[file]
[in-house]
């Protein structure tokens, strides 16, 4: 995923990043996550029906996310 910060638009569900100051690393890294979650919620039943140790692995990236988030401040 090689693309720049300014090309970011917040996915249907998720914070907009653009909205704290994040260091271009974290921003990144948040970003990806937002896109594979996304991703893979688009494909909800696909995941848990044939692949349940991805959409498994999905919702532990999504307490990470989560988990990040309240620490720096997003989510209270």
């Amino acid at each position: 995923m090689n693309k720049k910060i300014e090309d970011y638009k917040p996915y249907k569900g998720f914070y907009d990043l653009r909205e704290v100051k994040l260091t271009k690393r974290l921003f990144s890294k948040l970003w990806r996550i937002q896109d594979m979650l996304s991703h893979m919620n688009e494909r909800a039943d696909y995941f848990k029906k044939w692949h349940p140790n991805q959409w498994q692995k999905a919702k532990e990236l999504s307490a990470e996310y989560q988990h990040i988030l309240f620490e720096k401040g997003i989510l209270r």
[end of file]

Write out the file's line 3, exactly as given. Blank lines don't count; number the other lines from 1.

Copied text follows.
């Amino acid at each position: 995923m090689n693309k720049k910060i300014e090309d970011y638009k917040p996915y249907k569900g998720f914070y907009d990043l653009r909205e704290v100051k994040l260091t271009k690393r974290l921003f990144s890294k948040l970003w990806r996550i937002q896109d594979m979650l996304s991703h893979m919620n688009e494909r909800a039943d696909y995941f848990k029906k044939w692949h349940p140790n991805q959409w498994q692995k999905a919702k532990e990236l999504s307490a990470e996310y989560q988990h990040i988030l309240f620490e720096k401040g997003i989510l209270r």